I thought I was the only one in the world until about four years ago. Why? Because I noticed early in life that only I had access to my point of view, and that made me feel special. Think of it this way: The world and its content only existed in my mind’s version of it. I had discovered my vantage point and had assumed that the only picture of life that existed was the one portrayed through my lens. This was a powerful weapon to wield.
As a child (truthfully, until recently), I would extract myself from my surroundings and watch other people peopling like a god would watch over her subjects. I closed my mind to the possibility that there was another angle to this life thing. And since I was the only one with the angle, it meant that I called all the shots. I wasted no time in concluding that beyond me, nothing truly mattered because all the thoughts were all the pain I knew was that which I could feel and all my laughs came from my own belly.
Nothing could stop me. I had that admirable cockiness that you’d expect from the sole custodian of life’s exclusive view. I was the superior, being laden with the task of thinking, seeing, and feeling for all, and I was boundlessly bold about it. I was sure of myself and the world had to know.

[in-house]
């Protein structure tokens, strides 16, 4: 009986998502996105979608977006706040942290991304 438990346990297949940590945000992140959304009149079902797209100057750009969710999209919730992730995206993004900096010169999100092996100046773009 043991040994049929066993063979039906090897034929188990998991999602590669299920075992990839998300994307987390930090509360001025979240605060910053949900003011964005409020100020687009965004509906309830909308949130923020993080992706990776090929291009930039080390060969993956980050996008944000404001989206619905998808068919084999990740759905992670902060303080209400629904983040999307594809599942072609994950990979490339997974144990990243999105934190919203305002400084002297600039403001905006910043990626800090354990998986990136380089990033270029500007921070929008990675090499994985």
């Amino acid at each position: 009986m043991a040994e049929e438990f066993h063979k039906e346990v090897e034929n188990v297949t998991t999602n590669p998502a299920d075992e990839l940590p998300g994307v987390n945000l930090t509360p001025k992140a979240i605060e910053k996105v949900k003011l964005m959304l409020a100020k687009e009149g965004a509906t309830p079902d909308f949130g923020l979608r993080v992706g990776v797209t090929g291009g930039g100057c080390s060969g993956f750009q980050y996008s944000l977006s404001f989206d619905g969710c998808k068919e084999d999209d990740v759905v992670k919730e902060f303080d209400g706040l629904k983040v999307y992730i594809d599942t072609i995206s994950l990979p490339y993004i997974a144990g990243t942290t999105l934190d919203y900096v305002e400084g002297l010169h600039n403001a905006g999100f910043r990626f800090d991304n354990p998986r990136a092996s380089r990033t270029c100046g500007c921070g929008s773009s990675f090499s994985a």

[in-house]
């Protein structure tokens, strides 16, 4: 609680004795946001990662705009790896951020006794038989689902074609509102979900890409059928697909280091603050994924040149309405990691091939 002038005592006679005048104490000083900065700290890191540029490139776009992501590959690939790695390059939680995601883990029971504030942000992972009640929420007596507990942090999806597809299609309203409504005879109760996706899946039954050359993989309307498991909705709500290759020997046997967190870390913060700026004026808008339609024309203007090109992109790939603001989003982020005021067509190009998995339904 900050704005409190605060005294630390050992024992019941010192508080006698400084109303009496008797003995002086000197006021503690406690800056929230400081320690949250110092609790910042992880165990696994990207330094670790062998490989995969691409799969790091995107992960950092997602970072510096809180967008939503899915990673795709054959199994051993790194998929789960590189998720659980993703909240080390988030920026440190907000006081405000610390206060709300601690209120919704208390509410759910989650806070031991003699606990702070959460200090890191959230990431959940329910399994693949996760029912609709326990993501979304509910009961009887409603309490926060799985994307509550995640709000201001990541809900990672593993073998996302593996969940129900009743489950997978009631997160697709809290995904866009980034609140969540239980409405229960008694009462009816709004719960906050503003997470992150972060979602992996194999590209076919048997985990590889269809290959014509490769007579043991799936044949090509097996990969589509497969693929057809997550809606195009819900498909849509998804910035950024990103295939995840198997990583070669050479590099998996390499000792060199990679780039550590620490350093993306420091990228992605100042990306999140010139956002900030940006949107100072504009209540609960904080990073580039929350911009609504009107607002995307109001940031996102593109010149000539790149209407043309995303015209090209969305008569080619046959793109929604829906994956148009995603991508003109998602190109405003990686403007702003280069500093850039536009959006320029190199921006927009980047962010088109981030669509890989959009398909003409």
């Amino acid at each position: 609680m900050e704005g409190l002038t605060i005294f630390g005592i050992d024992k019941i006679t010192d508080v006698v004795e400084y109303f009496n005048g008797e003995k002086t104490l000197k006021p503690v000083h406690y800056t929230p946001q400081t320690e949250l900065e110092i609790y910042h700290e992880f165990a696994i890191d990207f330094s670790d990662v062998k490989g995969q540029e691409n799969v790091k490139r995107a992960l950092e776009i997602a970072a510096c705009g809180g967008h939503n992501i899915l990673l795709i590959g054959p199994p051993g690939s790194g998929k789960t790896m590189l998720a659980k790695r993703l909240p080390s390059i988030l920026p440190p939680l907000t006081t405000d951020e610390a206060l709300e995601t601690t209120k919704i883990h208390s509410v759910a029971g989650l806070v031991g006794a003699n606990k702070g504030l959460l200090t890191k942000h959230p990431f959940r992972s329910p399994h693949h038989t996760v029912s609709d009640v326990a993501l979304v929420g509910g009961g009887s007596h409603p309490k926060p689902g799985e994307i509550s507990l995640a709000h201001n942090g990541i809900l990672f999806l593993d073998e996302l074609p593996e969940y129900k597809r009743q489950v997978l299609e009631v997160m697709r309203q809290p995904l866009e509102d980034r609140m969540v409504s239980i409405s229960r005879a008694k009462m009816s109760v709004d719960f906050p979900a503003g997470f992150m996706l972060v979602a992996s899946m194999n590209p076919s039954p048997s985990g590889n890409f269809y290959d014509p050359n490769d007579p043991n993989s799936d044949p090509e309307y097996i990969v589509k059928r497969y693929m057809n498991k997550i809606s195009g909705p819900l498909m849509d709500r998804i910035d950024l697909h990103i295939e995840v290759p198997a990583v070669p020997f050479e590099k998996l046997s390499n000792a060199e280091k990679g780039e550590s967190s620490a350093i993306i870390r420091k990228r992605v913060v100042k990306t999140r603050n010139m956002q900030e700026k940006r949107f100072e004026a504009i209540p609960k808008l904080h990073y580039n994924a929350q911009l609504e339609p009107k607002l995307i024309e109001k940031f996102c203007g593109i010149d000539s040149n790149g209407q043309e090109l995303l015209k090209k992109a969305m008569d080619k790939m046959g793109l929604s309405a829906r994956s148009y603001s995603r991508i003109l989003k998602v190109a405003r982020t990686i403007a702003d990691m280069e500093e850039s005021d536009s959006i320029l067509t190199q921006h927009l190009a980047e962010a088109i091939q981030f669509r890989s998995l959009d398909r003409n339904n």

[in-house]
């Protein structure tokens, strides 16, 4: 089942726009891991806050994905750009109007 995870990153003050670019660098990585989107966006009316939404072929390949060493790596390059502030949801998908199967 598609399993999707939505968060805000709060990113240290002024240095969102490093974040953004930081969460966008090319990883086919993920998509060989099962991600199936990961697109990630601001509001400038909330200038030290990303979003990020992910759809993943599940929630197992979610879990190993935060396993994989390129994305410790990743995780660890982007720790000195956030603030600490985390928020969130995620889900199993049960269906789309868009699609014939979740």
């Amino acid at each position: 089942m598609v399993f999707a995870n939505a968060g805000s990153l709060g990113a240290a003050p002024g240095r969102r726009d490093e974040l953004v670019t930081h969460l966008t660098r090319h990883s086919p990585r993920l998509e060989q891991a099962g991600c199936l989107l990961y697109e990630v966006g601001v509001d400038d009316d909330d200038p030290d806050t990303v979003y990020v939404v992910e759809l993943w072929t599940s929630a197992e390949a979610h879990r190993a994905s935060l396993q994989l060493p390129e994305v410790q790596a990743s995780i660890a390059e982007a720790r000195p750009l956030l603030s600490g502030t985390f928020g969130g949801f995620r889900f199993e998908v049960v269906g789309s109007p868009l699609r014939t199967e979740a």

It had been in front of my face the whole time but it took me forever to see that I had been thinking like a person with blurry vision who finds herself staring at people because in her head “If I can’t see them, then they can’t see me.”
I was privy to only the things I could experience so I automatically assumed that there was nothing more to be experienced. Gin Rummy’s words to Riley on Boondocks hit home hard: “The absence of evidence is not the evidence of absence.” There was much more to this life thing than my one exclusive view could accommodate.
In truth, life is kinda like the internet. No single person can succinctly picture the internet because all that exists in our mind is only our impression – one of the billion versions of it. Each person’s impression is made up of what they are able to view through their accounts and pages. The irony is that most of us don’t realize that when we talk about or picture the internet, we are thinking of our own singular impressions of it. The sum of the singular versions of the internet that exist exclusively in our individual minds is what contributes to the full picture of what the internet actually is. MAD.
I wish I got this bit early in life too. I wish I got it early enough that that exclusiveness of one wasn’t exclusive to me alone.
Now, do I revere the exclusiveness of my one view? Yes. But also, I’m aware that every other person shares this same exclusiveness. And maybe like the internet, life needs us to appreciate the presence of all the other views to gain a true picture.